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40
Certified approximate univariate GCDs
 METHODS IN ALGEBRAIC GEOMETRY, 117 & 118:229251
, 1997
"... We study the approximate GCD of two univariate polynomials given with limited accuracy or, equivalently, the exact GCD of the perturbed polynomials within some prescribed tolerance. A perturbed polynomial is regarded as a family of polynomials in a classification space, which leads to an accurate an ..."
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Cited by 48 (5 self)
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We study the approximate GCD of two univariate polynomials given with limited accuracy or, equivalently, the exact GCD of the perturbed polynomials within some prescribed tolerance. A perturbed polynomial is regarded as a family of polynomials in a classification space, which leads to an accurate analysis of the computation. Considering only the Sylvester matrix singular values, as is frequently suggested in the literature, does not suffice to solve the problem completely, even when the extended euclidean algorithm is also used. We provide a counterexample that illustrates this claim and indicates the problem's hardness. SVD computations on subresultant matrices lead to upper bounds on the degree of the approximate GCD. Further use of the subresultant matrices singular values yields an approximate syzygy of the given polynomials, which is used to establish a gap theorem on certain singular values that certifies the maximumdegree approximate GCD. This approach leads directly to an algorithm for computing the approximate GCD polynomial. Lastly, we suggest the use of weighted norms in order to sharpen the theorem's conditions in a more intrinsic context.
A method computing multiple roots of inexact polynomials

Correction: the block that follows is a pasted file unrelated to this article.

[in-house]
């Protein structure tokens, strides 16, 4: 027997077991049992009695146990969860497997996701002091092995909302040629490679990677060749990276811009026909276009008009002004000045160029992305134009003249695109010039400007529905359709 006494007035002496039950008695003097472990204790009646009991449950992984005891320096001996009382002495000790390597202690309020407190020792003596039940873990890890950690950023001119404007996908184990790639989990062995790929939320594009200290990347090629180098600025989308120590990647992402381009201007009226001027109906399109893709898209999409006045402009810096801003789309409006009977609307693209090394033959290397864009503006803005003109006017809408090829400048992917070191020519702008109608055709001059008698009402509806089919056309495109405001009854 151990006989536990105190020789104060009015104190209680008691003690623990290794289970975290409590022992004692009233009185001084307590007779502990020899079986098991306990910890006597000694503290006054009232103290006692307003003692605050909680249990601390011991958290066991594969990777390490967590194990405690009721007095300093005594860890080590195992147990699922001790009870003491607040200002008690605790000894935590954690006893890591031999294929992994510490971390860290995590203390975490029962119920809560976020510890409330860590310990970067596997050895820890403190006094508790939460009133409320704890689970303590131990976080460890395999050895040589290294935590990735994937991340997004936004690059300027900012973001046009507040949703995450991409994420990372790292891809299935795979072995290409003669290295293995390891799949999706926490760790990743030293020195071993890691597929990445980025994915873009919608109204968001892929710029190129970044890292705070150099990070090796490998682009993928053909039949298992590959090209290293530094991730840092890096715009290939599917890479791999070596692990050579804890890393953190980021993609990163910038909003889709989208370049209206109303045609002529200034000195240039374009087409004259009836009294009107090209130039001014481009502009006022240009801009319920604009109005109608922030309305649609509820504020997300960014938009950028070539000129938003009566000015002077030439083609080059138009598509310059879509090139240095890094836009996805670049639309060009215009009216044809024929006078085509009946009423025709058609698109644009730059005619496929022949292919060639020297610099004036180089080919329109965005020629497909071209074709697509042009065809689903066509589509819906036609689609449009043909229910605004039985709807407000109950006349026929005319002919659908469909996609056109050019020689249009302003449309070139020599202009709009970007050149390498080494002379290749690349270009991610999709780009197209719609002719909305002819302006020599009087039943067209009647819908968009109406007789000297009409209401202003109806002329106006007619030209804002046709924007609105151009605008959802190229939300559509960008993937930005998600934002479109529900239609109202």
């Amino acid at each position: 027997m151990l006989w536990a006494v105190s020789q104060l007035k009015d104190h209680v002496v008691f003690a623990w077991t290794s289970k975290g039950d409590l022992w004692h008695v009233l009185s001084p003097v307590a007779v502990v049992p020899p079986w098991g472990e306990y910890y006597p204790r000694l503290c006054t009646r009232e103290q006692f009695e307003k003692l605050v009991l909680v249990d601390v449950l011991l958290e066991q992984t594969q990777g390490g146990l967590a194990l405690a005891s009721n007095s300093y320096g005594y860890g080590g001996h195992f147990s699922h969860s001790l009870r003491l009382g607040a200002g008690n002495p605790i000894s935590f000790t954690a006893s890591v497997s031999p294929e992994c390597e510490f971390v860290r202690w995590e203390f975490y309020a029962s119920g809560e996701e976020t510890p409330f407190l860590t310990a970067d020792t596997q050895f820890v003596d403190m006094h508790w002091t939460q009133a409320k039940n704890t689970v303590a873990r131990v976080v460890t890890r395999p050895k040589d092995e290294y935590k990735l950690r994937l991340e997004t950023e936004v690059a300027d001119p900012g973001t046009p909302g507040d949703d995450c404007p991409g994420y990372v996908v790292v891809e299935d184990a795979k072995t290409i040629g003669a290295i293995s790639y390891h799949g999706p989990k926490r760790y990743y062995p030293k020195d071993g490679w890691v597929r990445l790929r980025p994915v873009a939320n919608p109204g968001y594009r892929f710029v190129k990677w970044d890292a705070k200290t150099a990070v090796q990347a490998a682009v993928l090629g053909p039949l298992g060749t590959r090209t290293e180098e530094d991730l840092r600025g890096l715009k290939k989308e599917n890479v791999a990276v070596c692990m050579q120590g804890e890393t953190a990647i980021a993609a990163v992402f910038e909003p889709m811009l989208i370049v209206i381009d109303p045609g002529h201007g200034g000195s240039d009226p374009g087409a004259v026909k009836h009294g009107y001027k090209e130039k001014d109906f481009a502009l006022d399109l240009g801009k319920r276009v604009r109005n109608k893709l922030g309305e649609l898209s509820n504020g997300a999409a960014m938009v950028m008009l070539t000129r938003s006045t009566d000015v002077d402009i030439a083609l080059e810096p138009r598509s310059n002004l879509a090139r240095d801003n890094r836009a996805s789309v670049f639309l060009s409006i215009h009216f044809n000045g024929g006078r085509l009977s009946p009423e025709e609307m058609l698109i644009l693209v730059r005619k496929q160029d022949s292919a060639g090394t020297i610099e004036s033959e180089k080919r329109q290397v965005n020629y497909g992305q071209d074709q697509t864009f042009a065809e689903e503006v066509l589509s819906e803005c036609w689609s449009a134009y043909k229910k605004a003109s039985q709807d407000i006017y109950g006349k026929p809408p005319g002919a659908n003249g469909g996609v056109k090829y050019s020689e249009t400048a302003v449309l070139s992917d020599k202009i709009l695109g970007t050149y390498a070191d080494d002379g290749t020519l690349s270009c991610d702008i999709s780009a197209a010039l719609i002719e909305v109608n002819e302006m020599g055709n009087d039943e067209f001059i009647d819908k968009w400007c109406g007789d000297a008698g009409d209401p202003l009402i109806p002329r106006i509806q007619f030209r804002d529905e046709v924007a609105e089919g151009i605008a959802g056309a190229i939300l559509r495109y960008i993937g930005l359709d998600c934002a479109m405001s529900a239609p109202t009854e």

In Sendra [29
, 2003
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A reordered Schur factorization method for zerodimensional polynomial systems with multiple roots
 In Proc. ACM Intern. Symp. on Symbolic and Algebraic Computation
, 1997
"... We discuss the use of a single generic linear combination of multiplication matrices, and its reordered Schur factorization, to find the roots of a system of multivariate polynomial equations. The principal contribution of the paper is to show how to reduce the multivariate problem to a univariate p ..."
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Cited by 46 (3 self)
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We discuss the use of a single generic linear combination of multiplication matrices, and its reordered Schur factorization, to find the roots of a system of multivariate polynomial equations. The principal contribution of the paper is to show how to reduce the multivariate problem to a univariate problem, even in the case of multiple roots, in a numerically stable way. 1 Introduction The technique of solving systems of multivariate polynomial equations via eigenproblems has become a topic of active research (with applications in computeraided design and control theory, for example) at least since the papers [2, 6, 9]. One may approach the problem via various resultant formulations or by Grobner bases. As more understanding is gained, it is becoming clearer that eigenvalue problems are the "weakly nonlinear nucleus to which the original, strongly nonlinear task may be reduced"[13]. Early works concentrated on the case of simple roots. An example of such was the paper [5], which use...
Optimization Strategies for the Approximate GCD Problem
 IN PROC. ISSAC'98
, 1998
"... We describe algorithms for computing the greatest common divisor (GCD) of two univariate polynomials with inexactlyknown coefficients. Assuming that an estimate for the GCD degree is available (e.g., using an SVDbased algorithm), we formulate and solve a nonlinear optimization problem in order to d ..."
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Cited by 24 (2 self)
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We describe algorithms for computing the greatest common divisor (GCD) of two univariate polynomials with inexactlyknown coefficients. Assuming that an estimate for the GCD degree is available (e.g., using an SVDbased algorithm), we formulate and solve a nonlinear optimization problem in order to determine the coefficients of the "best" GCD. We discuss various issues related to the implementation of the algorithms and present some preliminary test results.